Anyone serious about the UFO phenomenon needs to read Science in Default: 22 Years of Inadequate UFO Investigations, by the late Dr. James E. McDonald, which was presented at the Symposium on UFOs, 134th Meeting, American Association for the Advancement of Science, Boston, Dec, 27, 1969.
A copy can be accessed online at:
The presentation of this paper was a seminal moment in the history of the search for the truth about the UFO phenomenon. It was a damning indictment of the failure of the scientific community to take the study of the UFO phenomenon seriously. McDonald wrote:
"No scientifically adequate investigation of the UFO problem has been carried out during the entire 22 years that have now passed since the first extensive wave of sightings of unidentified aerial objects in the summer of 1947. Despite continued public interest, and despite frequent expressions of public concern, only quite superficial examinations of the steadily growing body of unexplained UFO reports from credible witnesses have been conducted in this country or abroad. The latter point is highly relevant, since all evidence now points to the fact that UFO sightings exhibit similar characteristics throughout the world.
Charging inadequacy of all past UFO investigations, I speak not only from a background of close study of the past investigations, but also from a background of three years of rather detailed personal research, involving interviews with over five hundred witnesses in selected UFO cases, chiefly in the U. S. In my opinion, the UFO problem, far from being the nonsense problem that it has often been labeled by many scientists, constitutes a problem of extraordinary scientific interest.
The grave difficulty with essentially all past UFO studies has been that they were either devoid of any substantial scientific content, or else have lost their way amidst the relatively large noise-content that tends to obscure the real signal in the UFO reports. The presence of a percentually large number of reports of misidentified natural or technological phenomena (planets, meteors, and aircraft, above all) is not surprising, given all the circumstances surrounding the UFO problem. Yet such understandable and usually easily recognized instances of misidentification have all too often been seized upon as a sufficient explanation for all UFO reports, while the residue of far more significant reports (numbering now of order one thousand) are ignored. I believe science is in default for having failed to mount any truly adequate studies of this problem, a problem that has aroused such strong and widespread public concern during the past two decades. Unfortunately, the present climate of thinking, above all since release of the latest of a long series of inadequate studies, namely, that conducted under the direction of Dr. E. U. Condon at the University of Colorado, will make it very difficult to secure any new and more thorough investigations, yet my own examination of the problem forces me to call for just such new studies. I am enough of a realist to sense that, unless the present AAAS UFO Symposium succeeds in making the scientific community aware of the seriousness of the UFO problem, little immediate response to any call for new investigation is likely to appear.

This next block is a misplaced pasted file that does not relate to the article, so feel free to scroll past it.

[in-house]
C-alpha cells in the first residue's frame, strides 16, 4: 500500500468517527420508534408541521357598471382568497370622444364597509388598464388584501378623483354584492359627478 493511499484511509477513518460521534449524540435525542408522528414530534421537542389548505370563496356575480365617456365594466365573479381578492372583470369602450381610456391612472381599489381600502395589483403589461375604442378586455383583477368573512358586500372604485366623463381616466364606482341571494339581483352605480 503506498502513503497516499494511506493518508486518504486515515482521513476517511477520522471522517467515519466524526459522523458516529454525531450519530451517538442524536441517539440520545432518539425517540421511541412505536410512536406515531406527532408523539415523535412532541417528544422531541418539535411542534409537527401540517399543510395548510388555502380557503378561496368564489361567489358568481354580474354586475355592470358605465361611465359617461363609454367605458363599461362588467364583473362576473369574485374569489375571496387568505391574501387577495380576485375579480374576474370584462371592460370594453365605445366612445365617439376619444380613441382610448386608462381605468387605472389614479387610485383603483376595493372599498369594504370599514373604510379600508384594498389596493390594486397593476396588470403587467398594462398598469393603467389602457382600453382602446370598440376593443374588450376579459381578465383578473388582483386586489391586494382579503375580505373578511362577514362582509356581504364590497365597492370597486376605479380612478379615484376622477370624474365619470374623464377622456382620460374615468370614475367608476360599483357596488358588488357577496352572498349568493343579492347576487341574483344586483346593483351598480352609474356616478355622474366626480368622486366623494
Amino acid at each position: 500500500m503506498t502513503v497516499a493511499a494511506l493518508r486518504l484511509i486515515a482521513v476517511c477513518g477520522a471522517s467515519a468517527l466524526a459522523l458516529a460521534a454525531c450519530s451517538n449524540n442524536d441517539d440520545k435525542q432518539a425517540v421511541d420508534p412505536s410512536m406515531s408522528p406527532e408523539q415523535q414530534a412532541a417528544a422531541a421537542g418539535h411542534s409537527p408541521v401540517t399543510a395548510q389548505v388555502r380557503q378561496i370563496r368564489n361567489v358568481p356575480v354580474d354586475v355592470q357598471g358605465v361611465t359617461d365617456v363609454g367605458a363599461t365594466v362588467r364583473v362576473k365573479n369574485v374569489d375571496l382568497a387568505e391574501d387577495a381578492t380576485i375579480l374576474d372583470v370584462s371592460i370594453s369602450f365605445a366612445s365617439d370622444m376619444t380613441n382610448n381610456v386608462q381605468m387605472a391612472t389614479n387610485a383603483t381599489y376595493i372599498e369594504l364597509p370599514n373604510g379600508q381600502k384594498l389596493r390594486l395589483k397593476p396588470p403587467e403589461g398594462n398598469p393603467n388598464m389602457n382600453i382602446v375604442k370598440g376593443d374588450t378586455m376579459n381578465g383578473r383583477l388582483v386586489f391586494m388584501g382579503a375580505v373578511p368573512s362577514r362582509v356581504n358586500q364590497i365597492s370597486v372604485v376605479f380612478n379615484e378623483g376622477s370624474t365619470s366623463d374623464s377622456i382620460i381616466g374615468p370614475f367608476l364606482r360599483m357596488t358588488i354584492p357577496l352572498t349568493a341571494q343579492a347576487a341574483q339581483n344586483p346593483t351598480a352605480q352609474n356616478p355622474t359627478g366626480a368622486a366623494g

In fact, the over-all public and scientific response to the UFO phenomena is itself a matter of substantial scientific interest, above all in its social-psychological aspects. Prior to my own investigations, I would never have imagined the wide spread reluctance to report an unusual and seemingly inexplicable event, yet that reluctance, and the attendant reluctance of scientists to exhibit serious interest in the phenomena in question, are quite general. One regrettable result is the fact that the most credible of UFO witnesses are often those most reluctant to come forward with a report of the event they have witnessed. A second regrettable result is that only a very small number of scientists have taken the time and trouble to search out the nearly puzzling reports that tend to be diluted out by the much larger number of trivial and non-significant UFO reports. The net result is that there still exists no general scientific recognition of the scope and nature of the UFO problem."
Sadly, his words are just as relevant today - 36 years later.